It was really cool to see where Rosie lives, works, goes for a drink, and to meet her friends. And of course we loved New Zealand, what’s not to love?
Last November, my husband and I travelled to New Zealand to visit my daughter. We had a two-week stopover in Malaysia, where we thoroughly appreciated the heat, vibrant colours, and friendliness of the people we met there. We quickly got used to the cheap, delicious street food, so much so that we had a bit of a shock arriving in expensive Auckland.
I often sit and reminisce about my daughter as a baby, clinging on to me like a little koala bear, and now she’s living on the opposite side of the planet—time certainly does fly. I have always encouraged Rosie to travel, although I didn’t expect her to settle in NZ… admittedly I have very mixed feelings about this. I am thrilled she is happy in her work, has wonderful friends and is enjoying all the delights of NZ, but I miss her so much, and in my gut there’s a part of me who wants her back under my wing, clinging to me, safe in my arms. She was such a shy child hiding behind me—it’s hard to believe now that you can’t shut her up!
With these emotions, the trip was always going to be a mixed experience — knowing from the beginning that there would be an end to it, and that would involve another sad goodbye to my beloved daughter. But we had a bloody good time, all five weeks of it!
The first two weeks were spent exploring the North Island, from the magical Bay of Islands to the Coromandel Coast, and ending in not-so-windy Wellington.
Ah, how hard it is to pick out memories, so many and so varied. It was incredible to stay in the most Northern campsite in New Zealand and then do the long and (to me) arduous walk to Cape Reinga. Hours away from phone signal and internet, we set up our campsite. I hadn’t camped with Rosie for years; it was so much fun! She ensured we go to one of her favourite geothermal hot springs, Ngawha, which we loved. Quite unspoilt, hardly anyone there, and I had a great talk with a Māori regular who told me of the history of this taonga (treasure) of the North.
My husband and I are used to staying in hostels and tents—rarely do we stay in luxury, so our treat to ourselves was to stay in a divine house on the Coromandel Peninsula for Christmas. Unfortunately, the weather was cool and dreary, but we still had a good time, joined by Rosie’s friends—mostly non-Kiwis who had ended up in New Zealand. We cooked a traditional English Christmas dinner and were entranced by the addition of grapefruit fresh from the tree.
It was lovely how quickly Rosie and I just got into our normal relationship, mostly good, lots of jokes, some irritation (as mothers and daughters do). Overall I was just in seventh heaven to be with my Rosebud again! We spent a lot of Christmas Day skyping the family in England, but it doesn’t really do it for me—I like to feel and smell and hug, you can’t do that over Skype!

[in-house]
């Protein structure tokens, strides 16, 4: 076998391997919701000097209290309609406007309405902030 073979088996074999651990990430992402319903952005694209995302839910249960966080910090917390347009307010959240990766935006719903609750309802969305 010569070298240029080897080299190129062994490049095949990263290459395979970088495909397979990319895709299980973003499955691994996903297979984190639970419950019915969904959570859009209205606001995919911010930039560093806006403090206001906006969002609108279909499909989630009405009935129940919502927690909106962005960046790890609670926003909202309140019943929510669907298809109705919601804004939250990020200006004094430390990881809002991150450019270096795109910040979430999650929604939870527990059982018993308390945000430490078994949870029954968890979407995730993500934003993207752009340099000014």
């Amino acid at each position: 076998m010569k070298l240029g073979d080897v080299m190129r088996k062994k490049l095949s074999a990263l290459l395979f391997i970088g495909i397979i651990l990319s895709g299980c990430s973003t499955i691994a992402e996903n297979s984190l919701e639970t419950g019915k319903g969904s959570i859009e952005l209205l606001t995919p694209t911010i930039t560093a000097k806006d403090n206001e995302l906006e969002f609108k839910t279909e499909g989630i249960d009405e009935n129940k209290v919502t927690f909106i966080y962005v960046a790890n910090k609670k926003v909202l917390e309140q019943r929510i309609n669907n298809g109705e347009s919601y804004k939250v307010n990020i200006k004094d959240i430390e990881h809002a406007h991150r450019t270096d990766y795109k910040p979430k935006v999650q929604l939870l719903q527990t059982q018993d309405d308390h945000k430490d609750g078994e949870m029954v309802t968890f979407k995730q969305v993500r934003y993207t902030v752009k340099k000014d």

It was really cool to see where Rosie lives, works, goes for a drink, and to meet her friends in the flesh rather than just stalking them on Facebook. Of course, we loved New Zealand—what’s not to love? Such friendly people, and I will talk to anyone—it’s what I like to do, much to my children’s amusement. I remember chatting with a Māori farmer well into his eighties in Raglan; we exchanged stories of farming in the old days, and I just thought how much my Dad, a Worcestershire farmer, would have loved that. We met such interesting folks through staying at hostels and Airbnbs, all with their own stories to tell.
From Wellington, we got the ferry over to the South Island. Rosie had to return to work, so off we went in her little white car that she had leant us. Arriving in Christchurch, I was utterly shocked by the devastation caused by the 2011 quake. I was also very impressed by what is happening there now, the regeneration of the city. We loved the cardboard cathedral and the shipping container shopping mall. We were very moved by the stories we heard there, talking with a museum attendant, a road worker, a cafe worker, all with their own painful memories of the earthquake.
I remember back when I was travelling—the same age Rosie is now—I fell in love with Israel/Palestine, and after spending a couple of years there I considered permanently staying, even though we were spending lots of time in bomb shelters. So when Rosie mentioned she was tempted by the cheap rent and beautiful surroundings of Christchurch, aka Quake City, I understood the fear my mum would have felt back then.
I learned a lot of random facts to go home with, like Kiwis can’t fly and only lay one egg. “Waka” means canoe or indeed any other mode of transport. Cuba Street in Wellington is really groovy! (Must remember not to say groovy in front of Rosie unless I want a sarcastic reaction.) I re-read Janet Frame, and Māori stories of Earth Mother and Sky Father. And at the end of it all, I re-learned the practice of letting go—something parents do all their lives. I waved goodbye to my lovely daughter with tears in my eyes, not knowing where or when I would see her again.
However, now when she talks of her friends and NZ travels, I can picture the places and put names to the faces, and I have many blissful memories of our special trip to the magical islands of Aotearoa.
Author - Pammie Michell
Pammie Michell is from the United Kingdom. She is a mindfulness teacher who loves to visit different cultures, and volunteers in her spare time at a local refugee centre.